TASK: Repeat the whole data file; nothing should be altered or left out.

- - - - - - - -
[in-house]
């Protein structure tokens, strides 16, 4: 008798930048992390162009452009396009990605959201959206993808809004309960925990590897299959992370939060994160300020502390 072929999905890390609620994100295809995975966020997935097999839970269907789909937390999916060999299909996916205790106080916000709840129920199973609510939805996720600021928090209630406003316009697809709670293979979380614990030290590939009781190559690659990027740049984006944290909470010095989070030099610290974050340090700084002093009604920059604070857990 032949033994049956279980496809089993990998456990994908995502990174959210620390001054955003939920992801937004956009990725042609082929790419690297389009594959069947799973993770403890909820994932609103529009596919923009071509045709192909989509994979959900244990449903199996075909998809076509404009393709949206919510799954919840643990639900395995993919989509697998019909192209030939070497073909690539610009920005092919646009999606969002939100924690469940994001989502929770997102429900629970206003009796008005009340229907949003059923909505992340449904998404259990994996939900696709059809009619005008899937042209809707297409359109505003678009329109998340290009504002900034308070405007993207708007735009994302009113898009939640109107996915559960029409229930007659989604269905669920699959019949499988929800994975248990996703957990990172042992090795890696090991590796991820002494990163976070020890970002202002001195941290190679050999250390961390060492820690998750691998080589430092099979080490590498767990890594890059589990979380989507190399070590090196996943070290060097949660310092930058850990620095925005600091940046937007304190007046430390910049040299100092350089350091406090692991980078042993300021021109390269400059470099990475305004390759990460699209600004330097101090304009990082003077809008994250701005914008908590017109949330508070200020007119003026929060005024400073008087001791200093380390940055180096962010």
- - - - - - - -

[in-house]
């Protein structure tokens, strides 16, 4: 008798930048992390162009452009396009990605959201959206993808809004309960925990590897299959992370939060994160300020502390 072929999905890390609620994100295809995975966020997935097999839970269907789909937390999916060999299909996916205790106080916000709840129920199973609510939805996720600021928090209630406003316009697809709670293979979380614990030290590939009781190559690659990027740049984006944290909470010095989070030099610290974050340090700084002093009604920059604070857990 032949033994049956279980496809089993990998456990994908995502990174959210620390001054955003939920992801937004956009990725042609082929790419690297389009594959069947799973993770403890909820994932609103529009596919923009071509045709192909989509994979959900244990449903199996075909998809076509404009393709949206919510799954919840643990639900395995993919989509697998019909192209030939070497073909690539610009920005092919646009999606969002939100924690469940994001989502929770997102429900629970206003009796008005009340229907949003059923909505992340449904998404259990994996939900696709059809009619005008899937042209809707297409359109505003678009329109998340290009504002900034308070405007993207708007735009994302009113898009939640109107996915559960029409229930007659989604269905669920699959019949499988929800994975248990996703957990990172042992090795890696090991590796991820002494990163976070020890970002202002001195941290190679050999250390961390060492820690998750691998080589430092099979080490590498767990890594890059589990979380989507190399070590090196996943070290060097949660310092930058850990620095925005600091940046937007304190007046430390910049040299100092350089350091406090692991980078042993300021021109390269400059470099990475305004390759990460699209600004330097101090304009990082003077809008994250701005914008908590017109949330508070200020007119003026929060005024400073008087001791200093380390940055180096962010």